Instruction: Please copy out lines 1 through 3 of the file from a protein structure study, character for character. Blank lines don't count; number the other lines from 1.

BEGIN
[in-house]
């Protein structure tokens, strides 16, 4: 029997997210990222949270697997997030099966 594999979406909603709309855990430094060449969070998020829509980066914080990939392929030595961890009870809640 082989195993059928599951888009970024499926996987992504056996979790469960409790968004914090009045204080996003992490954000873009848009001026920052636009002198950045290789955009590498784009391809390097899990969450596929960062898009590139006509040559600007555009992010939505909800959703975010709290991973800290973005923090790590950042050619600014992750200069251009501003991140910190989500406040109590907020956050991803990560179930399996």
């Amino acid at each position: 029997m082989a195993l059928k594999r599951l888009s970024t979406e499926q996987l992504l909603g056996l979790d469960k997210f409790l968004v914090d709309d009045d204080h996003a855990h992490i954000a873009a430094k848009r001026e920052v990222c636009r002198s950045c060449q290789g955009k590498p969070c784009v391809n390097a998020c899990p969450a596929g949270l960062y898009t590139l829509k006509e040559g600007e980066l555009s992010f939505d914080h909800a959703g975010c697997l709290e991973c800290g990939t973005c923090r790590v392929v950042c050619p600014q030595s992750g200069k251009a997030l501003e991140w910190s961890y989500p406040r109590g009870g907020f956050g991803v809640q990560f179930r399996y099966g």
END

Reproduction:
[in-house]
């Protein structure tokens, strides 16, 4: 029997997210990222949270697997997030099966 594999979406909603709309855990430094060449969070998020829509980066914080990939392929030595961890009870809640 082989195993059928599951888009970024499926996987992504056996979790469960409790968004914090009045204080996003992490954000873009848009001026920052636009002198950045290789955009590498784009391809390097899990969450596929960062898009590139006509040559600007555009992010939505909800959703975010709290991973800290973005923090790590950042050619600014992750200069251009501003991140910190989500406040109590907020956050991803990560179930399996």
């Amino acid at each position: 029997m082989a195993l059928k594999r599951l888009s970024t979406e499926q996987l992504l909603g056996l979790d469960k997210f409790l968004v914090d709309d009045d204080h996003a855990h992490i954000a873009a430094k848009r001026e920052v990222c636009r002198s950045c060449q290789g955009k590498p969070c784009v391809n390097a998020c899990p969450a596929g949270l960062y898009t590139l829509k006509e040559g600007e980066l555009s992010f939505d914080h909800a959703g975010c697997l709290e991973c800290g990939t973005c923090r790590v392929v950042c050619p600014q030595s992750g200069k251009a997030l501003e991140w910190s961890y989500p406040r109590g009870g907020f956050g991803v809640q990560f179930r399996y099966g």